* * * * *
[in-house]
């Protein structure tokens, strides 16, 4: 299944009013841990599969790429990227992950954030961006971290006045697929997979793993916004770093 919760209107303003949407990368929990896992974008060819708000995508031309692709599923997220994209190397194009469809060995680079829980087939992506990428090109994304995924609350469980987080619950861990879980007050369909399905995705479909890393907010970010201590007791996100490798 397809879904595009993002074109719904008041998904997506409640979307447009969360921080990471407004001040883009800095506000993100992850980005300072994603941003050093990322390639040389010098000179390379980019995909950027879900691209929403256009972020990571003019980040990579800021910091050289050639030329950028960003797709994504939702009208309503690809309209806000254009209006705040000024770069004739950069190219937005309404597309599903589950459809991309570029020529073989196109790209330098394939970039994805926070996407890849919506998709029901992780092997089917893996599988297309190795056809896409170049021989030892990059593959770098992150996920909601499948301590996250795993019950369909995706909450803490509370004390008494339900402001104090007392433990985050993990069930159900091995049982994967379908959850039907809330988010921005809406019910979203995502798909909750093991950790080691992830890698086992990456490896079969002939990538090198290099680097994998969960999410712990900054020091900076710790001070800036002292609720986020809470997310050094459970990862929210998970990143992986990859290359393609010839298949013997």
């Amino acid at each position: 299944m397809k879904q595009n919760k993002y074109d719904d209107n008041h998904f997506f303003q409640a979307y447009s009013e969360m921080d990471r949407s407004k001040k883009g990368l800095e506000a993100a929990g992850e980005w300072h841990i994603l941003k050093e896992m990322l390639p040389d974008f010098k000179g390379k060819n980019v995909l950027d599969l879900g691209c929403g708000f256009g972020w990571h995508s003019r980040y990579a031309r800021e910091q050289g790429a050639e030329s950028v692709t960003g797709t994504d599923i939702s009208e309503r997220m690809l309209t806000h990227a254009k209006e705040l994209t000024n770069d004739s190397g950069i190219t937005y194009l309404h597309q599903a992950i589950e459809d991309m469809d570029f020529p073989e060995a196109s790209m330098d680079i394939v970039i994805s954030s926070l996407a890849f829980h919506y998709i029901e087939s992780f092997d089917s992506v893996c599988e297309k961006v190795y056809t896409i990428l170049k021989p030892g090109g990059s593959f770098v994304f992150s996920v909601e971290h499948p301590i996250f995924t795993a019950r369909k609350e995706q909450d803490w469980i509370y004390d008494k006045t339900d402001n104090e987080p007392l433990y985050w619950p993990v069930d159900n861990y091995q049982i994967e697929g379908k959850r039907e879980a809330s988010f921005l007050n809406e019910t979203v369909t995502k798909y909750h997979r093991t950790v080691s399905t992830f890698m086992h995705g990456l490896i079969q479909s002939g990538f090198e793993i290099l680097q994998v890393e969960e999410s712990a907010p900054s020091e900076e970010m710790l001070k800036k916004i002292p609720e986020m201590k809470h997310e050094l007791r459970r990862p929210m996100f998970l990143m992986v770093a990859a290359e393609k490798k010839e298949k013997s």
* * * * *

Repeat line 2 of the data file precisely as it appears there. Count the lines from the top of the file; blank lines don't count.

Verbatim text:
């Protein structure tokens, strides 16, 4: 299944009013841990599969790429990227992950954030961006971290006045697929997979793993916004770093 919760209107303003949407990368929990896992974008060819708000995508031309692709599923997220994209190397194009469809060995680079829980087939992506990428090109994304995924609350469980987080619950861990879980007050369909399905995705479909890393907010970010201590007791996100490798 397809879904595009993002074109719904008041998904997506409640979307447009969360921080990471407004001040883009800095506000993100992850980005300072994603941003050093990322390639040389010098000179390379980019995909950027879900691209929403256009972020990571003019980040990579800021910091050289050639030329950028960003797709994504939702009208309503690809309209806000254009209006705040000024770069004739950069190219937005309404597309599903589950459809991309570029020529073989196109790209330098394939970039994805926070996407890849919506998709029901992780092997089917893996599988297309190795056809896409170049021989030892990059593959770098992150996920909601499948301590996250795993019950369909995706909450803490509370004390008494339900402001104090007392433990985050993990069930159900091995049982994967379908959850039907809330988010921005809406019910979203995502798909909750093991950790080691992830890698086992990456490896079969002939990538090198290099680097994998969960999410712990900054020091900076710790001070800036002292609720986020809470997310050094459970990862929210998970990143992986990859290359393609010839298949013997």